African Americans and HIV/AIDS
By race/ethnicity, African Americans face the most severe burden of HIV in the United States. At the end of 2007, Blacks accounted for almost half (46%) of people living with a diagnosis of HIV infection in the 37 states and 5 U.S.-dependent areas with long-term, confidential, name-based HIV reporting.
In 2006, blacks accounted for nearly half (45%) of new infections in the 50 states and the District of Columbia. Even though new HIV infections among blacks overall have been roughly stable since the early 1990s, compared with members of other races and ethnicities, they continue to account for a higher proportion of cases at all stages of HIV–from new infections to deaths.
As the impact of the epidemic among African Americans has grown, the Centers for Disease Control and Prevention (CDC), state and local public health agencies, and African American communities have stepped up efforts to address the crisis. One of their efforts includes National Black HIV/AIDS Awareness Day. A group of national organizations, in partnership with CDC, has created and implemented activities focused on motivating African Americans to get tested and learn their HIV status, as well as educating community members about the importance of HIV prevention, early detection, and treatment.
Why are African Americans more severely burdened?
The reasons are not directly related to race or ethnicity, but rather to some of the barriers faced by many in black communities across the country. To end this epidemic, we must confront the Social Determinants that continue to place African Americans at greater risk of contracting HIV.
Social Determinants of Health are the circumstances in which people are born, grow up, live, work, and age, as well as the systems put in place to deal with illness. Many of the same social and environmental factors that put African Americans at risk for other chronic diseases such as heart disease and diabetes are the very ones fueling the HIV epidemic in black communities.
Frequently, we know that if you don’t have the means to see a doctor, you may not get an HIV test or treatment early in the disease cycle, when treatment can be most effective. In 2007, nearly 1 in 5 African Americans were without health insurance versus just over 10% of whites. This disparity places African Americans at greater risk for late detection of a number of diseases.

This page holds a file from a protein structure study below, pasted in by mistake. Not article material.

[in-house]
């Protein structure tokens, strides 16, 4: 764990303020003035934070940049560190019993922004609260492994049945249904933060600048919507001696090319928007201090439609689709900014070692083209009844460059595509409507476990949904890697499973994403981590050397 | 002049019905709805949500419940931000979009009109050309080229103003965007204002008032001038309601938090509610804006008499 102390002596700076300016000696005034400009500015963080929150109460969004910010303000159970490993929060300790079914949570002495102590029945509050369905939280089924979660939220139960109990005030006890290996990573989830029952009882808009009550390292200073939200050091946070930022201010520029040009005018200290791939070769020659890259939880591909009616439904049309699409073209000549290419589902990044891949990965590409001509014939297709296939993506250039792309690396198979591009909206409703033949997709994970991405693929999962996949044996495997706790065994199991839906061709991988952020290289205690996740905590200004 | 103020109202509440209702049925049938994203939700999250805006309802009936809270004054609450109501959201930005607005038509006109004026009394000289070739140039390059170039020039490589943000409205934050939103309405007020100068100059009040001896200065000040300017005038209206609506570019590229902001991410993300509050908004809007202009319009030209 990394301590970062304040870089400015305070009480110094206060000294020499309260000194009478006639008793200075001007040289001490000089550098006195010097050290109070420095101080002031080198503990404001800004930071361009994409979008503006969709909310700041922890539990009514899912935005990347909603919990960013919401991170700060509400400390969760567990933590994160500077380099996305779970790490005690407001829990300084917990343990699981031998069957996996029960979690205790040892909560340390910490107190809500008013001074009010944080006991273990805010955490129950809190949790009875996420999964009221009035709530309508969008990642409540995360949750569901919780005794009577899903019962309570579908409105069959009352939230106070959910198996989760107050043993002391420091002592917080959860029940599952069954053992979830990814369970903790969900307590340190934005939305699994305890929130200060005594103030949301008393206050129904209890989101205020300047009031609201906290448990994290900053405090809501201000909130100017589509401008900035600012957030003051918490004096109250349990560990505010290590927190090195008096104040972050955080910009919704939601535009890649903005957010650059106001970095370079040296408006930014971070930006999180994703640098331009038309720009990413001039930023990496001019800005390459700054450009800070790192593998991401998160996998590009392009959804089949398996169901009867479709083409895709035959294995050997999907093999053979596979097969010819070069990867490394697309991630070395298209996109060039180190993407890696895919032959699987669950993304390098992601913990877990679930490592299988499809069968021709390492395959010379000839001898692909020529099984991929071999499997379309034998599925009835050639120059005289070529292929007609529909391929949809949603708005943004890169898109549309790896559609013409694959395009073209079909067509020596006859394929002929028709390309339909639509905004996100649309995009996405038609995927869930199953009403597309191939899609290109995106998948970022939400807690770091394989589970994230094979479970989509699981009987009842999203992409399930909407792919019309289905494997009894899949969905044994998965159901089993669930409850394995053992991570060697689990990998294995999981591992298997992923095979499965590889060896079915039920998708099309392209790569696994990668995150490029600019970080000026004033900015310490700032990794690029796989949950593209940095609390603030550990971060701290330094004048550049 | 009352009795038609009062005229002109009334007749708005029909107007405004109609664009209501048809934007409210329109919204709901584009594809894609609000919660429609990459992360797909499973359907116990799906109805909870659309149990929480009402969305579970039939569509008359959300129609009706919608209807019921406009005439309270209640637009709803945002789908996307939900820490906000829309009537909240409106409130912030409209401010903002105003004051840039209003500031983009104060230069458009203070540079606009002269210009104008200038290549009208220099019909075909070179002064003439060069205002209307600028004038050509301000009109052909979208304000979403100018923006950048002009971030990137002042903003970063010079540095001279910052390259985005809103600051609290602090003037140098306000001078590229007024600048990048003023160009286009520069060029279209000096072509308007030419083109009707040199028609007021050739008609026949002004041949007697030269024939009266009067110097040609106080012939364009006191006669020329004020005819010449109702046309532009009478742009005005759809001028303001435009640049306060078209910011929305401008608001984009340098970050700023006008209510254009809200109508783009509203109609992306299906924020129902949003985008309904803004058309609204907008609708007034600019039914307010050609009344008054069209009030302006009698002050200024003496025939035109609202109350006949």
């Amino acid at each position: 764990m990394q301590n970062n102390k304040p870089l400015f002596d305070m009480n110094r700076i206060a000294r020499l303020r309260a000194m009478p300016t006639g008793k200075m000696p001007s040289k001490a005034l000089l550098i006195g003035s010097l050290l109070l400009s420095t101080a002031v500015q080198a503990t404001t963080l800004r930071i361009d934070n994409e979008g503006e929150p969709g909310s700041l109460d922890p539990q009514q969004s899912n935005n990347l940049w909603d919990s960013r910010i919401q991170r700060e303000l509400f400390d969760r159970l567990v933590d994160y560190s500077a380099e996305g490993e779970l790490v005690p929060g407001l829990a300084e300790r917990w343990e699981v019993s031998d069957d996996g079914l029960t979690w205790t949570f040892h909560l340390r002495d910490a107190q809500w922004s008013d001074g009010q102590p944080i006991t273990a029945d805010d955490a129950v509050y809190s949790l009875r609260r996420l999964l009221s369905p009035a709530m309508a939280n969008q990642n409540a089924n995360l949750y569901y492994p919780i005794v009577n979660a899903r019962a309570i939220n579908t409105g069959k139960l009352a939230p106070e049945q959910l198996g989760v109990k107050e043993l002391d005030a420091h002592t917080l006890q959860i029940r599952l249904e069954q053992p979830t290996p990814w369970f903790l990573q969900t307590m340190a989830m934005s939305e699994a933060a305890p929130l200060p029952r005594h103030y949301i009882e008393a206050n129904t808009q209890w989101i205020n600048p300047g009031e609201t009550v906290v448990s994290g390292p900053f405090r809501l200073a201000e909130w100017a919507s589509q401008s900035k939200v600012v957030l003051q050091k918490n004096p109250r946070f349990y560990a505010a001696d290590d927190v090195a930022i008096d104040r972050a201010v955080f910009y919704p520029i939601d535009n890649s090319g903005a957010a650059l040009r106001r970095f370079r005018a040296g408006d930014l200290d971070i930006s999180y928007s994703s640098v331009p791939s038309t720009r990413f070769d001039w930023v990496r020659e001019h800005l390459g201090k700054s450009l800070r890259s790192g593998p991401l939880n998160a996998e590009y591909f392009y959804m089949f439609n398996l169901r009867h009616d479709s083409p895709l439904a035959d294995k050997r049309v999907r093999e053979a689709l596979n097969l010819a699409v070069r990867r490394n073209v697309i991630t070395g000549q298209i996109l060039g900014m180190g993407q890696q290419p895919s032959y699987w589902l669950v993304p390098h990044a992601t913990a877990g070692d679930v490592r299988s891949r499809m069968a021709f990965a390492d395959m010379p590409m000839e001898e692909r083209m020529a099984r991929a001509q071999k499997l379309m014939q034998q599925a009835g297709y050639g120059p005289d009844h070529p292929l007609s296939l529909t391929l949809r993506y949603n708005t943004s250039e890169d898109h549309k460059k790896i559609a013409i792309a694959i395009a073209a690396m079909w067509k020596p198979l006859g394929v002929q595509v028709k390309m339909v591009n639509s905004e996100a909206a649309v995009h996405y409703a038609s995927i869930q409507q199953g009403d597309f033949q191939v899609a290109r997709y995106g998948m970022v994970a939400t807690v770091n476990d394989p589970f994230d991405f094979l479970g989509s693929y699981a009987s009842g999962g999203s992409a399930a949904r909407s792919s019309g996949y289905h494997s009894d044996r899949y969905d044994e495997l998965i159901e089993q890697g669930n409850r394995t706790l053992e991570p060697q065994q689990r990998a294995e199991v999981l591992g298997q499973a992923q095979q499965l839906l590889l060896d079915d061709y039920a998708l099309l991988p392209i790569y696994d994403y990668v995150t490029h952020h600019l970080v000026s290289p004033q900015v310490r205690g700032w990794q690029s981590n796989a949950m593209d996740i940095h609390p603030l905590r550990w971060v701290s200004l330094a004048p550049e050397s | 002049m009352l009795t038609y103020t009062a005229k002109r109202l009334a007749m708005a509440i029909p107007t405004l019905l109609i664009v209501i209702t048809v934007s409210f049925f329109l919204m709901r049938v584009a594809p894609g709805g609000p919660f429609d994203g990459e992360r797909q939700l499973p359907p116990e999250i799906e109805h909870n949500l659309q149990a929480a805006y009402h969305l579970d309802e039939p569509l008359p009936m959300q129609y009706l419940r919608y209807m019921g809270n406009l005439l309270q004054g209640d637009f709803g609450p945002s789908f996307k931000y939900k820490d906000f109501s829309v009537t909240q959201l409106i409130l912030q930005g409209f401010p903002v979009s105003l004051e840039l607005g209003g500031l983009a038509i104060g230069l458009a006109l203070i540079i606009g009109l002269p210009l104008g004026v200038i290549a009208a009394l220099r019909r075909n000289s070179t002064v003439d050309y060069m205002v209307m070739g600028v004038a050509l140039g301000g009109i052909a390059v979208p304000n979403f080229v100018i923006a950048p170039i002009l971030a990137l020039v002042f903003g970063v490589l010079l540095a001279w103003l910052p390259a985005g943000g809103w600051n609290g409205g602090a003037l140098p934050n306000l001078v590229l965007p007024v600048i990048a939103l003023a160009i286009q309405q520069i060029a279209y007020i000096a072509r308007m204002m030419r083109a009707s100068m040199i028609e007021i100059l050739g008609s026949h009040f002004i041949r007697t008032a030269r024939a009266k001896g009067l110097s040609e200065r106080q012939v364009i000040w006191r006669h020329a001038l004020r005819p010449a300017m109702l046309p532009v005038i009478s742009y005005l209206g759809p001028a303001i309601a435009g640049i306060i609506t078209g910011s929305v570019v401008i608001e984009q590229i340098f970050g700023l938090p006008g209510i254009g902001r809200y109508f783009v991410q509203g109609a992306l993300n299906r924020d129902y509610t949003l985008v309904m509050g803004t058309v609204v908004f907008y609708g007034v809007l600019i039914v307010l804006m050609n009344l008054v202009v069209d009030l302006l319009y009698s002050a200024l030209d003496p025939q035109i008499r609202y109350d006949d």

Additionally, in order to decrease the burden of HIV in the black community, people must be comfortable talking and learning about HIV and HIV testing, treatment and support. Homophobia, stigma, and discrimination persist in the United States and negatively affect the health and well-being of many Americans.
While we each have a personal responsibility to protect our own health, we must also work together to remove these barriers in order to turn the tide on the HIV epidemic in the Black community.
For 11 years now, February 7th has been designated as National Black HIV/AIDS Awareness Day (NBHAAD). NBHAAD is a national HIV testing and treatment community mobilization initiative designed to encourage blacks across the United States and territorial areas to get educated, get tested, get treated, and get involved with HIV/AIDS prevention. Currently, NBHAAD is directed, planned, and organized by a group known as the Strategic Leadership Council, which partners with CDC to mobilize communities and address specific issues related to local epidemics and best practices that will influence the course of HIV in black communities across the country.
The theme for 2011 is It takes a village to fight HIV/AIDS!–with the hope that we challenge misconceptions about HIV in the black community. We are asking you to become the voice for change by promoting the objectives of NBHAAD–education, testing, involvement, and/or treatment. All people, regardless of lifestyle or HIV status, can and should get involved with spreading the HIV/AIDS prevention message to their families and communities.